Engineered Human Muscle Tissue from Multilayered Aligned Myofiber Sheets for Studies of Muscle Physiology and Predicting Drug Response

Hironobu Takahashi, Haruno Wakayama, Kenichi Nagase, Tatsuya Shimizu

Research output: Contribution to journalArticlepeer-review

4 Citations (Scopus)

Abstract

In preclinical drug testing, human muscle tissue models are critical to understanding the complex physiology, including drug effects in the human body. This study reports that a multilayering approach to cell sheet-based engineering produces an engineered human muscle tissue with sufficient contractile force suitable for measurement. A thermoresponsive micropatterned substrate regulates the biomimetic alignment of myofiber structures enabling the harvest of the aligned myofibers as a single cell sheet. The functional muscle tissue is produced by layering multiple myofiber sheets on a fibrin-based gel. This gel environment promotes myofiber maturation, provides the tissue an elastic platform for contraction, and allows the attachment of a measurement device. Since this multilayering approach is effective in enhancing the contractile ability of the muscle tissue, this muscle tissue generates a significantly high contractile force that can be measured quantitatively. The multilayered muscle tissue shows unidirectional contraction from electrical and chemical stimulation. In addition, their physiological responses to representative drugs can be determined quantitatively in real time by changes in contractile force and fatigue resistance. These physiological properties indicate that the engineered muscle tissue can become a promising tissue model for preclinical in vitro studies in muscle physiology and drug discovery.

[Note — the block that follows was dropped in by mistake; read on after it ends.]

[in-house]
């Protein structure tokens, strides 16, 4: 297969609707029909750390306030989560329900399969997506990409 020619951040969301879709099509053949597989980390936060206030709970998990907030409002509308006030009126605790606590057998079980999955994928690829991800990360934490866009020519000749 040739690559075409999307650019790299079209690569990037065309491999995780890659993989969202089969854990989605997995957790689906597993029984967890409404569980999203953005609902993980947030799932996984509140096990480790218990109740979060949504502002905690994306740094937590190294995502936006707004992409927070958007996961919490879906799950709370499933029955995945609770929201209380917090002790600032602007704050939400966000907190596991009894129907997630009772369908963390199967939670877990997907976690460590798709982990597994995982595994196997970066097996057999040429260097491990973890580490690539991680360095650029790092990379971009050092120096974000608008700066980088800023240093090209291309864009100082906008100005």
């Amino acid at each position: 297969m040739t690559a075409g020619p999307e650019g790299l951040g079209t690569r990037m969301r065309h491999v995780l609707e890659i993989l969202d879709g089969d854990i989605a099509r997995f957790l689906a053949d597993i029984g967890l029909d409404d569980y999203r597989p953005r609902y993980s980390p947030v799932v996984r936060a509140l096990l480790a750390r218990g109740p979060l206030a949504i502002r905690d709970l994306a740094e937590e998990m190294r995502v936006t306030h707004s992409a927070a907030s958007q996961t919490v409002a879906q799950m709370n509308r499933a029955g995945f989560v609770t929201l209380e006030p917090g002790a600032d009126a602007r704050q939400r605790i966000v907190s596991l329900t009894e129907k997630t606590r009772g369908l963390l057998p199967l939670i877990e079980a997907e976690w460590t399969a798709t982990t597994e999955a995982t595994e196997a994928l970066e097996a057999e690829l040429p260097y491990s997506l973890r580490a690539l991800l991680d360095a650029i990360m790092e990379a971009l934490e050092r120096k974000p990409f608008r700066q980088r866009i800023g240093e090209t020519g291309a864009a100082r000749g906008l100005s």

Original languageEnglish
Article number2200849
JournalSmall Methods
Volume7
Issue number2
DOIs
Publication statusPublished - 2023 Feb 17

Keywords

  • cell sheets
  • contractile force
  • drug testing
  • fatigue resistance
  • muscle tissue engineering
  • tissue anisotropy
  • tissue models

ASJC Scopus subject areas

  • General Chemistry
  • General Materials Science

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